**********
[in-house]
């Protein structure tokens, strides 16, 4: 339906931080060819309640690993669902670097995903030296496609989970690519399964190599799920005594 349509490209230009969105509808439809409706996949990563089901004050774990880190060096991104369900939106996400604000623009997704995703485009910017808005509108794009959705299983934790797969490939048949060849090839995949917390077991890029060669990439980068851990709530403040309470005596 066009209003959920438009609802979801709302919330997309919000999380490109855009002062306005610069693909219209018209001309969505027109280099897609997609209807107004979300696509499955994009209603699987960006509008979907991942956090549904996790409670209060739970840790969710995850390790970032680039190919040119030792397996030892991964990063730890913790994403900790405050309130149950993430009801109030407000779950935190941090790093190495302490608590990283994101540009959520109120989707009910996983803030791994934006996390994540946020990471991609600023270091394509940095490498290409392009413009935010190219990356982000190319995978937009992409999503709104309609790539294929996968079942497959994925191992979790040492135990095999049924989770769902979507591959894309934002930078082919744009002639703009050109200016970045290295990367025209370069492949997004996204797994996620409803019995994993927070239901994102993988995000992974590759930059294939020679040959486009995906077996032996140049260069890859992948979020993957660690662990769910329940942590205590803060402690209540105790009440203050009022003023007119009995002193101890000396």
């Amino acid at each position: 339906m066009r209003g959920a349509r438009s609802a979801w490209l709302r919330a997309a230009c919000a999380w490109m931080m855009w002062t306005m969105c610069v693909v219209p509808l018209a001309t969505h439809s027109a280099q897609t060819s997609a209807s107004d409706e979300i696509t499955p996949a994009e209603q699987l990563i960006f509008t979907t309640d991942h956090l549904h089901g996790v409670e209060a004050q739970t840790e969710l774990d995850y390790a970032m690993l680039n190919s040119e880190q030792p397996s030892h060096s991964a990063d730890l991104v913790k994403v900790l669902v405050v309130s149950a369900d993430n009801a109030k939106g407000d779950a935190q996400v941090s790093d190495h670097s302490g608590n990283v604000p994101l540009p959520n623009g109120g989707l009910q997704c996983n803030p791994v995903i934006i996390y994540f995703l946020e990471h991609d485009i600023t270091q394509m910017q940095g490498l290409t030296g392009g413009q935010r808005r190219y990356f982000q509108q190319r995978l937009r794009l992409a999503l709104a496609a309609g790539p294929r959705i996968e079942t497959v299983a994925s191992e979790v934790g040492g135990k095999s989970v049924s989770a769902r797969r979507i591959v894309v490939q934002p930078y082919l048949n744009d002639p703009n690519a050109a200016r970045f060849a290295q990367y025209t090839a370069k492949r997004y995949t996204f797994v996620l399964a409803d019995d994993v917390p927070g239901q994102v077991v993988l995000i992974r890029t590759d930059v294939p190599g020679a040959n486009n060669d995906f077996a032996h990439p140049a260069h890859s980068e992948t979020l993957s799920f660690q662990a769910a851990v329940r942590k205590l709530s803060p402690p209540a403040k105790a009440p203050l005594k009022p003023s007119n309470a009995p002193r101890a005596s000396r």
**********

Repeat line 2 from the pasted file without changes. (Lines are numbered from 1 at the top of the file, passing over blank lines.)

């Protein structure tokens, strides 16, 4: 339906931080060819309640690993669902670097995903030296496609989970690519399964190599799920005594 349509490209230009969105509808439809409706996949990563089901004050774990880190060096991104369900939106996400604000623009997704995703485009910017808005509108794009959705299983934790797969490939048949060849090839995949917390077991890029060669990439980068851990709530403040309470005596 066009209003959920438009609802979801709302919330997309919000999380490109855009002062306005610069693909219209018209001309969505027109280099897609997609209807107004979300696509499955994009209603699987960006509008979907991942956090549904996790409670209060739970840790969710995850390790970032680039190919040119030792397996030892991964990063730890913790994403900790405050309130149950993430009801109030407000779950935190941090790093190495302490608590990283994101540009959520109120989707009910996983803030791994934006996390994540946020990471991609600023270091394509940095490498290409392009413009935010190219990356982000190319995978937009992409999503709104309609790539294929996968079942497959994925191992979790040492135990095999049924989770769902979507591959894309934002930078082919744009002639703009050109200016970045290295990367025209370069492949997004996204797994996620409803019995994993927070239901994102993988995000992974590759930059294939020679040959486009995906077996032996140049260069890859992948979020993957660690662990769910329940942590205590803060402690209540105790009440203050009022003023007119009995002193101890000396």